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Apologies in advance for this long intro, but I feel I need to give some context ...

<intro>

Suppose you've got a table that contains, among others, two fields. Let's call them A and B.
Be A1, A2 and A3 three values taken by A and be B1, B2 and B3 three values taken by B.

Let's say we are analysing a subset of the 9 possible combinations of the values taken by the two variables and we find the following number of occurrences:

A2 & B1 => 21 occurrences

A2 & B2 => 22 occurrences
A2 & B3 => 17 occurrences

</intro>

The following is what I've come up with, but I am not satisfied with my choice of verbes.

The map also puts in evidence that there is no significant correlation between the two variables, as neither does any combination clearly prevail over/dominate the others, nor is any combination outweighed/dominated by the others.

Any suggestions?
It's part of an academic article, so I'd like it to be fairly formal ... but natural!

Thank you very much! Emotion: smile
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Comments  
The two variables are "A" and "B," and "A2," "B1," "B2," and "B3" are values assigned to them?
I don't understand your conclusion, but I might word it thus: "as no single combination has significantly more or fewer occurrences than the others."

- A. Emotion: smile
Hi Avangi,

Thanks for that
AvangiI don't understand your conclusion,
No wonder, as I have omitted why I have drawn that conclusion (in case you it is of any interested, it was based on this model ).

My example was only an oversimplification of the variables and their values.
By the way, your understanding (first sentence) is correct: A and B are two variables and A2 one of the values taken by A; B1, B2, B3 are three values taken by B ... I thought I said that in my first post Emotion: sad

Your wording works, of course, but I do need to retain the word "correlation".
Any ideas?
Thank you ever so much!
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TanitThe map also puts in evidence that there is no significant correlation between the two variables, as neither does any combination clearly prevail over/dominate the others, nor is any combination outweighed/dominated by the others.
Hi, Tanit.

I do need to retain the word "correlation".

My thought was to keep your original up to "variables," and then reword from there:

"as no single combination has significantly more or fewer occurrences than the others."

Best wishes, - A.
AvangiMy thought was to keep your original up to "variables," and then reword from there:
Gosh! I feel dumb! Emotion: embarrassed

Thanks, B.!
This is what I would write:

The table also shows that there is no significant correlation between the two variables, as no combination clearly prevails over the others.

I'd say that adding another clause that says the same thing again (or, to be exact, is deducible from the first clause) is unnecessary.

A little off-topic: Won't you need something more rigorous statistically than just eye-balling the data and saying that it looks to you like no combination prevails over the others?

CJ
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CalifJimI'd say that adding another clause that says the same thing again (or, to be exact, is deducible from the first clause) is unnecessary.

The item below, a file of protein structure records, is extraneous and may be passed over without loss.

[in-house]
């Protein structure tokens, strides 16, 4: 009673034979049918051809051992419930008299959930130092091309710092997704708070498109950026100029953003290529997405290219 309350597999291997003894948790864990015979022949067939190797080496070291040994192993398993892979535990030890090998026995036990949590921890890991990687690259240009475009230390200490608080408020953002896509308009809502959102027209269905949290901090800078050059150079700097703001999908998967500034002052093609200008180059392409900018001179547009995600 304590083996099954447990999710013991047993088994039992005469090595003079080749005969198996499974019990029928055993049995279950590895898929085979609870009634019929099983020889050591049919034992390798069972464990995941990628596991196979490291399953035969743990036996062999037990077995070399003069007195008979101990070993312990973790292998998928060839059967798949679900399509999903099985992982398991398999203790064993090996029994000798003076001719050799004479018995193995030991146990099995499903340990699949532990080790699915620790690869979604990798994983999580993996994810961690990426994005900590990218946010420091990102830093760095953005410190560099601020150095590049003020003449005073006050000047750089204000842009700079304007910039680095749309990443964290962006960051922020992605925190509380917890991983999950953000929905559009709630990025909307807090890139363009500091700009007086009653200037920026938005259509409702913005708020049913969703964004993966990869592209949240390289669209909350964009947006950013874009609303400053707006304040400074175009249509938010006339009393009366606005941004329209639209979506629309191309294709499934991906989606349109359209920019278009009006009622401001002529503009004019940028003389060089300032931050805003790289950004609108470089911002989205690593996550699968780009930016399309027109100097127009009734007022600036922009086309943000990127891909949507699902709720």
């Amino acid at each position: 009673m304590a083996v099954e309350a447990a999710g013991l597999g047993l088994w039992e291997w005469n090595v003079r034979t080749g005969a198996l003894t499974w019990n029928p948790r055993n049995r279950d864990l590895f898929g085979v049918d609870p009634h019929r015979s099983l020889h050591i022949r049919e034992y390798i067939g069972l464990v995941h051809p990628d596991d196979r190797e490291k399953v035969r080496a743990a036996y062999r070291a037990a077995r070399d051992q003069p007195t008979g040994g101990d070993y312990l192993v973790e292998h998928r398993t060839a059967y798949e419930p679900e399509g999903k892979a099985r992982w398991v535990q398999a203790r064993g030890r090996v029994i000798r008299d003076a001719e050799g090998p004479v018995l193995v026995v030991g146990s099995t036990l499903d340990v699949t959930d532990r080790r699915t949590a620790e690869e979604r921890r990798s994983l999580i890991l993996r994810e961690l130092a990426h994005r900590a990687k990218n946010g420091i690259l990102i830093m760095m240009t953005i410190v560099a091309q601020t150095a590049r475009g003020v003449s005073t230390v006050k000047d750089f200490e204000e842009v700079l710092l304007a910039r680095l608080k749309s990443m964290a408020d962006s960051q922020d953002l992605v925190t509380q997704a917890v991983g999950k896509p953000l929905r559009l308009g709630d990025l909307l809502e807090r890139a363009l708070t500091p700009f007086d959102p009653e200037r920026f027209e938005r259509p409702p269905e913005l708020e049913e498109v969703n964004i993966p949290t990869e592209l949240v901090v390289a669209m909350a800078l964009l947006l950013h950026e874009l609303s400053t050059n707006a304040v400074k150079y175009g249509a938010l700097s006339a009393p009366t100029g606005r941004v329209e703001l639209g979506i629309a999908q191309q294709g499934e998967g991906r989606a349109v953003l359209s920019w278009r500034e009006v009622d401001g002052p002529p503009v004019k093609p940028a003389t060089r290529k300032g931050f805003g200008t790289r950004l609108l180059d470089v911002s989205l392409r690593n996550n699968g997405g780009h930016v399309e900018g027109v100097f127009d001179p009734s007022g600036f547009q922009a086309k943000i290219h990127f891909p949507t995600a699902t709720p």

Hi, Jim.
I'm not sure if you're sayiing that "no combination prevails" may be deduced from "there is no significant correlation"; or that "no combination has significantly fewer combinations than the others" may be deduced from "no combination prevails"?
Or do you feel that Tanit's request for that aspect of it is unjustified?

What I hadn't yet digested was exactly how the frequency of occurrence of the nine value pairs reflects the correlation of the two variables.

Thanks, - A.
TanitMy example was only an oversimplification of the variables and their values.
Thanks for the reference article. I studied it a bit, but it's not my cup of tea.
You say these are two variables among others, so I guess you're looking for correlations between variable pairs.
I had hoped to discover what constitutes an occurrence, but failed to do so. I had thought perhaps it meant an occurrence of the specific values coming out at the end of a calculation.

You seem to be saying that evidence of a significant correlation between a pair of variables is found when one pair of values sees a much higher or a much lower number of "occurrences" than any other pair of values for the same pair of variables.
I'll satisfy myself to leave it at that.
Cheers - B. Emotion: smile
AvangiI'm not sure if you're sayiing that "no combination prevails" may be deduced from "there is no significant correlation"; or that "no combination has significantly fewer combinations than the others" may be deduced from "no combination prevails"?
The latter. Note how much shorter my version is, and you'll see which clause I omitted as (in my opinion) unnecessary.

Tanit's:
... as neither does any combination clearly prevail over/dominate the others, nor is any combination outweighed/dominated by the others.

Mine:
... as no combination clearly prevails over the others.

I believe that my version also implies the "nor" clause in Tanit's version -- though I recognize the possibility that some logician may be able to prove me wrong on that point!

To me, both the active version in the "neither" clause and the passive version in the "nor" clause amount to the same thing, namely, all combinations occur in about the same frequency.
________________

Note to Tanit: I've changed my opinion. I would use "predominates" instead of "prevails" in the version I showed you earlier. In fact, "predominates" implies "over others", so the whole clause can be written as:

... as no combination clearly predominates.

CJ
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